Adventures in the Ethiopian healthcare system

The beginning of the rainy season is upon us, and that means mud, power outages, and water shortages. Right now every day starts out sunny and brisk (~55 F) with temperatures rising to a glorious ~75 F by midday, followed by a sudden drop in temperature to ~55 F as the rain moves in around 3pm. Much to our displeasure, it behooves us to get up early and do the majority of our work before lunchtime (12:30pm – 2pm) so we can make it back to the house warm and dry.

Internet is harder to come by in Ambo these days as network failures and power outages become more commonplace. We were told that water shortages will also occur regularly as the mud caused by the rain infiltrates and clogs the water lines, resulting in a shutdown as workers address the clogged pipes. Two weeks ago we experienced our first water shortage, an all-around humbling experience and a great reminder that water quantity, not just quality, is of paramount importance for sanitation, hygiene, and overall health. We supplemented bottled water from neighborhood suuks (kiosks/bodegas) with harvested rainwater from out gutters (to flush the toilets) and jerry cans of tap water from our neighbors (to clean our dishes and prepare food), but in the end it wasn’t enough to prevent Emily from contracting [what she knows from personal experience to be] giardia, Ani from getting a stomach bug, and me from coming down with a mystery illness. With 3 out of 6 people sick in a house without running water, our bathroom quickly turned into a public health nightmare with hand sanitizer as our only defense between the toilet seat and our food.

During my second episode of the recurring fever with a temperature of 103 F, I decided to go back to Addis with Emily and Lisa so I could recover in a place with running water. As I booked my flight to Kenya for the following week (due to my expiring visa) and with no time to see if the recurring fever would stop on its own, Lisa, who grew up in Addis, offered to take me to the local hospital to get checked out. The Korean Hospital is certainly one of the nicer hospitals in Addis, though everything is relative as their bathrooms were worse than our bathroom in Ambo. To have a consultation with a doctor, I paid 200 ETB (10 USD) and was admitted to the emergency room. The doctor (whom Lisa said was likely a med student or recent graduate), determined I needed a blood test, urinalysis, chest x-ray, and EKG. 2100 ETB (~100 USD, which we paid my pooling our money together because I never carry that much on my person at one time) and 5 hours later, it was concluded that I was fine. All my tests checked out and by that time my fever subsided and I felt much better, so we called it a day and went home to rest after a long day of travel and hospital visits.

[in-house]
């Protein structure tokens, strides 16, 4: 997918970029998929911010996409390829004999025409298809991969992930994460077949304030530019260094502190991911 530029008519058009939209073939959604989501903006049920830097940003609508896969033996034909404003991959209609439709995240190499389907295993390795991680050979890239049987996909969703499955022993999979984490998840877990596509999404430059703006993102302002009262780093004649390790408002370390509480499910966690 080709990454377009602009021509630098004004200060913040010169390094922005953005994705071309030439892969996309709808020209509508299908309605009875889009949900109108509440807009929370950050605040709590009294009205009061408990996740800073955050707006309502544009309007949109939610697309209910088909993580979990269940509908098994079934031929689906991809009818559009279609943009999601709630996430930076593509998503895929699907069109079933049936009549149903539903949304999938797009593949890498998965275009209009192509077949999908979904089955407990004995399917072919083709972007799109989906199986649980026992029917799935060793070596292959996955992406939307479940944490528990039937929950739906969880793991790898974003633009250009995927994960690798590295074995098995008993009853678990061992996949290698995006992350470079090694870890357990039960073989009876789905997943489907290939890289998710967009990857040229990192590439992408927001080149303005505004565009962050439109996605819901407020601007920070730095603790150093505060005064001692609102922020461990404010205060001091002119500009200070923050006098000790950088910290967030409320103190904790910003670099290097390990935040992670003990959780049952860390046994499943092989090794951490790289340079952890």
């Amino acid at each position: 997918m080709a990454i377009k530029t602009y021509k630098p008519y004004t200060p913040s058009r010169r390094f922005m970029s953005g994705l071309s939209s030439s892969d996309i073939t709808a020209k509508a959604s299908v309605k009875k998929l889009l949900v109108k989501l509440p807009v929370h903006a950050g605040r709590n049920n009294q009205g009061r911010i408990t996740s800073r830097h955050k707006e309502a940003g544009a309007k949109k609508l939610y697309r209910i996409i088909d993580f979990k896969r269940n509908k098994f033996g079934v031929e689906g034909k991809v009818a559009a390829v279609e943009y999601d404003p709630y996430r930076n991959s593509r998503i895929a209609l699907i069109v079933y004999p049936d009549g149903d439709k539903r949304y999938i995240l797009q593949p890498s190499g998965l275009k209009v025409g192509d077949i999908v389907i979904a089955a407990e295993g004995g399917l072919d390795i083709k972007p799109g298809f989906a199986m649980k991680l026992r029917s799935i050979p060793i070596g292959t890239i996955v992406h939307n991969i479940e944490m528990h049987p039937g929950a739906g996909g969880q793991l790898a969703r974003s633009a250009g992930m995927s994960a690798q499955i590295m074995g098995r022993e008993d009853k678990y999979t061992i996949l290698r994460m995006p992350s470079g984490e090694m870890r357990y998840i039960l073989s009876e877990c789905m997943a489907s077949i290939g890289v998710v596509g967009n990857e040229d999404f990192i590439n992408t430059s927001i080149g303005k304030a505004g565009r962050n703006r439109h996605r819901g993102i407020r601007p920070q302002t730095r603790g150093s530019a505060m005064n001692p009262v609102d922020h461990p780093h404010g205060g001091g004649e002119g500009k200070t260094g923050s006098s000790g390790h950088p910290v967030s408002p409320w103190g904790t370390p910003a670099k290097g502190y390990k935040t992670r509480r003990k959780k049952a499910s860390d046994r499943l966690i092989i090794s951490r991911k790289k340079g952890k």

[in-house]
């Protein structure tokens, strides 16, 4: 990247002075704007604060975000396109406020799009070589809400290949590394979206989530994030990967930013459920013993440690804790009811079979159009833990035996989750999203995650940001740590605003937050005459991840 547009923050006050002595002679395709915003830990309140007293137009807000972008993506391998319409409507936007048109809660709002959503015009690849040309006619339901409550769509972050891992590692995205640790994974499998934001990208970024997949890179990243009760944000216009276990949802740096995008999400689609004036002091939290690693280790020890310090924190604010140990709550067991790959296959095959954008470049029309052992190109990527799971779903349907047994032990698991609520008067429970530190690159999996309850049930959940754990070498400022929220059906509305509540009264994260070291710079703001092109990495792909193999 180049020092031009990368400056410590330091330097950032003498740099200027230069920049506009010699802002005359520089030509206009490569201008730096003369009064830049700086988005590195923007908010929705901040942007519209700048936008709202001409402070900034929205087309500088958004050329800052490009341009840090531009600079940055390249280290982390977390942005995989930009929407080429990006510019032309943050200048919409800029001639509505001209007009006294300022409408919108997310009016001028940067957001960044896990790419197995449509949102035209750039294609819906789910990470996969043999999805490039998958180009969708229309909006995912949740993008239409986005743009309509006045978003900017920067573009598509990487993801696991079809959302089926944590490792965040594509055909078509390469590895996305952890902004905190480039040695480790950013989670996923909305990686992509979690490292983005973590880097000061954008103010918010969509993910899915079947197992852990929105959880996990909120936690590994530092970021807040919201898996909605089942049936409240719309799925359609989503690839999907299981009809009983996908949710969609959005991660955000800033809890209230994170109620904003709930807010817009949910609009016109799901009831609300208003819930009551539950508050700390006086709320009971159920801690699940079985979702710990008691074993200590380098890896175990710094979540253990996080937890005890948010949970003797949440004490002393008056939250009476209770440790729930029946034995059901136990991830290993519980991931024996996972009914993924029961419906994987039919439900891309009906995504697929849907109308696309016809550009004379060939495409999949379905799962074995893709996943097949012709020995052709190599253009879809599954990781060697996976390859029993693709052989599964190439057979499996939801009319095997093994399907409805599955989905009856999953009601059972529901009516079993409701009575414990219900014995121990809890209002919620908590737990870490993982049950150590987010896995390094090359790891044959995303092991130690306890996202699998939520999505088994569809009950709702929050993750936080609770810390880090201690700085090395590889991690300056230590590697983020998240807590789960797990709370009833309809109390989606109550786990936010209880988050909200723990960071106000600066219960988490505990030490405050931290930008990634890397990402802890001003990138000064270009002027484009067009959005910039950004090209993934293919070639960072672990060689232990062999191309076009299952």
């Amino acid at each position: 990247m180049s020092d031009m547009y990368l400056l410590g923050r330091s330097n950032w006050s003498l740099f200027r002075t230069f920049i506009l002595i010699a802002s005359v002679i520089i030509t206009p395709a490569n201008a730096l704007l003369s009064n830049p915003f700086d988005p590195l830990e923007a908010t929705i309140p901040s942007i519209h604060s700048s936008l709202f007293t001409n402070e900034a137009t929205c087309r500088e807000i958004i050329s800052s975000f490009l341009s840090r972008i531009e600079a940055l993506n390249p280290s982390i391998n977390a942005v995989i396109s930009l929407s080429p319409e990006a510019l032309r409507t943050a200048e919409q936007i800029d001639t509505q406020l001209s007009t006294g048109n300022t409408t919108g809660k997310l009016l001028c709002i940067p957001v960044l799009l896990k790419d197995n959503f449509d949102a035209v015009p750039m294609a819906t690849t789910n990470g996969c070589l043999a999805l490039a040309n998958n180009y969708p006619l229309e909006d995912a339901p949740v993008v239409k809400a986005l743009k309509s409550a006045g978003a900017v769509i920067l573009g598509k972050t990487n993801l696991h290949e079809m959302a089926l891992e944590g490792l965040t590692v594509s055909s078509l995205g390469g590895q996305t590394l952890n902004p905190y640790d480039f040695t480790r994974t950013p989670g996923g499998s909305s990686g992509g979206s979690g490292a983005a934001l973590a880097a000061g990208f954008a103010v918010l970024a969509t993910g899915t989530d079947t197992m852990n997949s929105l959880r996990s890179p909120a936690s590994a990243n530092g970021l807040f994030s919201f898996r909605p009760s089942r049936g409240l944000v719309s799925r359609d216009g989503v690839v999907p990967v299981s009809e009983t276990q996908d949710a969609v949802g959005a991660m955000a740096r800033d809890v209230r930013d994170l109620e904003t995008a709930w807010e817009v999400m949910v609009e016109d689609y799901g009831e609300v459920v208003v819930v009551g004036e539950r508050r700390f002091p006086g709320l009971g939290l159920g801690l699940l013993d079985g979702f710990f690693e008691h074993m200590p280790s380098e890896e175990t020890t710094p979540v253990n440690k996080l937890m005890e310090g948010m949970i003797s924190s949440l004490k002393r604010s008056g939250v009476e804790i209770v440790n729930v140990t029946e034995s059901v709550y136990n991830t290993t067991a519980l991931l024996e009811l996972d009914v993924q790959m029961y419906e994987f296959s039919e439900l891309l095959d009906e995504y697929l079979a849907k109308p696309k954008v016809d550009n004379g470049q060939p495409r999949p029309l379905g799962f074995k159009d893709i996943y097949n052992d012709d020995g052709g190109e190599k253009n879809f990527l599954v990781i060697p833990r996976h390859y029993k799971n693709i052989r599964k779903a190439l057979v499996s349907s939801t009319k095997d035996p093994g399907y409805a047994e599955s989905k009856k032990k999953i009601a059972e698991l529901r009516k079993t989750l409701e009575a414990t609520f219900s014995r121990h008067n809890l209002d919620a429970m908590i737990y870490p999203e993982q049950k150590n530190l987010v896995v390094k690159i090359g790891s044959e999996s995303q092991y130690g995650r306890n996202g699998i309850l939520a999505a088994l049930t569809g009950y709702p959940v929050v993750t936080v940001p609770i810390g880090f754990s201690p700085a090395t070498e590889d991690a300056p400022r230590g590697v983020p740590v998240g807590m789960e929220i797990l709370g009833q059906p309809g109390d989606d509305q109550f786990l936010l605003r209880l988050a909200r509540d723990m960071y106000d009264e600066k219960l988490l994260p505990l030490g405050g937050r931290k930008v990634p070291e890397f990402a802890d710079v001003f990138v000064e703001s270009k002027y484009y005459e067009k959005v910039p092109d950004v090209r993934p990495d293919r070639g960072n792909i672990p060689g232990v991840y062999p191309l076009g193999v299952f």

48 hours later (Saturday) my fever returned, right on time. With my flight to Kenya on Monday and little faith in the public hospitals in Addis, I decided it was time to visit a private clinic. I found a newly opened, 24-hour clinic affiliated with the Norwegian Hospital that accepted walk-in patients, so 5 of us packed into Biruh’s car (another Emory student whose family lives in Addis) and went on our second medical adventure. The Viking Clinic is located in an upscale neighborhood in a spacious house that was converted into a medical facility. This time I paid 2700 ETB (135 USD) for a consultation with a Norwegian doctor, whom I trusted fully, and rested in a private room under a down comforter as the same tests performed previously were rerun. Although we were convinced I had malaria (recurring fevers 48 hours apart are a telltale sign), all of my blood work, urinalysis, and EKG results were normal and only slightly hinted at a bacterial infection. 7350 ETB (~370 USD) and 4 hours later, I was diagnosed with an upper respiratory tract infection [or the flu] and prescribed some antibiotics and fever reducer, which we picked up at a pharmacy on the way home for 300 ETB (15 USD).

With less than 48 hours to go before my flight, I started taking my antibiotics and drank plenty of water. Besides a miserable vacation in Kenya, I was mostly concerned that I would not be allowed to enter the country as my fever was scheduled to return on the day of my flight and African airports continue to strictly monitor travelers’ temperatures as the ebola outbreak continues in West Africa (yes, that’s still happening). Spoiler alert: my fever has not returned since I started taking antibiotics and I successfully made it into Kenya. In the end, it seems I had an infection after all and the antibiotics did the trick. Thanks, Norwegian doctor!

Looking back, I find myself thankful for the healthcare (and insurance) I am afforded in the US and reminded that plentiful, clean water is not something to take for granted. While the quality of healthcare in the US is comparable to the Norwegian clinic I visited, a doctor’s visit and prescription antibiotics would have cost significantly more in the US without health insurance. Even as Ethiopia’s economy struggles to keep up with the rest of the world, the benefit of government-subsidized medicine is not lost upon them. Just as important, access to plentiful, clean water is essential for proper sanitation, hygiene, and good health. The importance of water quality is obvious to most, though the importance of water quantity is often overlooked, especially in America where waste is the name of the game. I am reminded of the drought in California and cannot help but think that many people are in for a rude awakening if water usage habits are not addressed in the near future.

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